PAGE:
Let's face it, folks, the global economy isn't what we hoped it would be, not by a long shot. Years removed from the official end of the Great Recession, many of the problems from that period still remain (falling housing prices, chronically high unemployment, weak job growth, diminishing confidence). Times like these can make it pretty difficult to have confidence in your investments, and understandably so. However, a recent government proposal, as well as a broad trend to back it up, have made one area -- and one specific stock I'll highlight for you below -- into a rare, highly probable situation most investors crave.
Christmas comes early
This July, the Obama administration announced the next phase of its initiative to increase fuel efficiency standards for cars and small trucks. Widely discussed, the proposal seeks for all cars and light trucks in model years 2017-2025 to maintain performance standards of 54.5 miles per gallon. Auto manufacturers have a myriad of ways to eke out a few extra miles per gallon (lighter materials, better water pumps, etc.). However, many of the sweeping changes industry observers and the general public would like to eventually see remain several years away at best before they become truly viable industry-wide options.
This means that companies who can provide similar fuel efficiency increases now stand to really benefit from the new standards, and soon. In this vein, turbochargers have gotten a lot of ink as an attractive option to really help carmakers meet the new standards sooner rather than later.
While several players exist in the market, one seems especially well suited to see a performance spike as the new standards come into effect: turbocharger maker BorgWarner (NYS: BWA) . Referred to in Forbes as "the world's preeminent maker of turbochargers, dual-clutch transmissions and other products central to improving fuel economy," it seems like the most attractive candidate to see the demand for its products explode as carmakers search desperately for a quick fix for their fuel efficiency needs. Other possible candidates to ride this growth niche include Honeywell (NYS: HON) and several privately held companies. However, BorgWarner's small size ($7 billion) and exposure to the market (35% market share) make it particularly well positioned to grow quickly as this trend becomes reality.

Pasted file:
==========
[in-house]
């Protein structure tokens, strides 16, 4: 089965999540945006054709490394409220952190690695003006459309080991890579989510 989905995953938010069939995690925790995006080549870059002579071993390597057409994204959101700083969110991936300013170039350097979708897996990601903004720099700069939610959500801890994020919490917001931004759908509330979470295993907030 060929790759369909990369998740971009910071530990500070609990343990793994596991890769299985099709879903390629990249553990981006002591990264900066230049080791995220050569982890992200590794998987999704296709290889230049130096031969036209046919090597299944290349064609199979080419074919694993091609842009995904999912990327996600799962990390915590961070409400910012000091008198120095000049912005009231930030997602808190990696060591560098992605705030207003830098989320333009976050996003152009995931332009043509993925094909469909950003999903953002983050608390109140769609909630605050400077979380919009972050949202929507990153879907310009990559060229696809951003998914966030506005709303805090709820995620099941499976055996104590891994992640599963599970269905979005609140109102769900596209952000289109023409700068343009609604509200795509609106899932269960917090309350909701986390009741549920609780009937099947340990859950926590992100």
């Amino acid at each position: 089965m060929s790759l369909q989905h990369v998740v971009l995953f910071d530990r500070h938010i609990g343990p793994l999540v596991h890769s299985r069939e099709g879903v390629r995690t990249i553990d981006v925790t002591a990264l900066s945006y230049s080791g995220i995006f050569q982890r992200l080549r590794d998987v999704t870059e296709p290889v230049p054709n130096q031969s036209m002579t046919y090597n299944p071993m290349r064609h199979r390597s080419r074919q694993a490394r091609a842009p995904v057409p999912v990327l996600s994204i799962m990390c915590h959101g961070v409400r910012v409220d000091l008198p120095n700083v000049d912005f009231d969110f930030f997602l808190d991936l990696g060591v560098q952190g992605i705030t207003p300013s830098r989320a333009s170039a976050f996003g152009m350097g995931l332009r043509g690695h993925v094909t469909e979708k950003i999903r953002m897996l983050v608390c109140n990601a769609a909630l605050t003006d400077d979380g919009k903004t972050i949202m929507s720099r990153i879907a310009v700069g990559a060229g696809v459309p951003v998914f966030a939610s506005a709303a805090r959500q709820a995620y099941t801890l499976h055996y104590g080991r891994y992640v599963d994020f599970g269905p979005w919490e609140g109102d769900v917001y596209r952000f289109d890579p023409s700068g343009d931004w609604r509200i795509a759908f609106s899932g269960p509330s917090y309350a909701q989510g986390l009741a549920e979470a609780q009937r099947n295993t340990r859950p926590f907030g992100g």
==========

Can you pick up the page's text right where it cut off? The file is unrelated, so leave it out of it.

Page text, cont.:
Primed to pop
The Great Recession inflicted plenty of pain across the entire automotive industry. However, since the worst of the storm passed, BorgWarner has done nothing but grow. Over its last seven quarters, the company has grown revenue by no less than 27% compared to the same quarter a year ago. And the trend shows no sign of stopping. Analysts predict the company should grow by nearly 20% annually over the next five years. Even better, the company doesn't trade at the lofty pricing multiples typically found with an enticing growth story. Sitting around 15 times the consensus 2011 annual EPS, BorgWarner looks more like a value stock than a growth story. Also conservatively financed, the company has a debt-to-equity ratio of 58% and interest coverage of nearly 10 times.
Foolish bottom line
With many game-changing auto technologies still years away from being efficient enough to be widely implemented across the industry, superchargers look like an especially enticing candidate for industry-wide adoption. They're an existing technology, meaning auto manufacturers will get to avoid the expensive and time-consuming product development efforts typically required to develop viable products in the automotive world. This is the kind of "here and now" situation that timely investors can really use, especially when so much uncertainty abounds.
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At the time thisarticle was published
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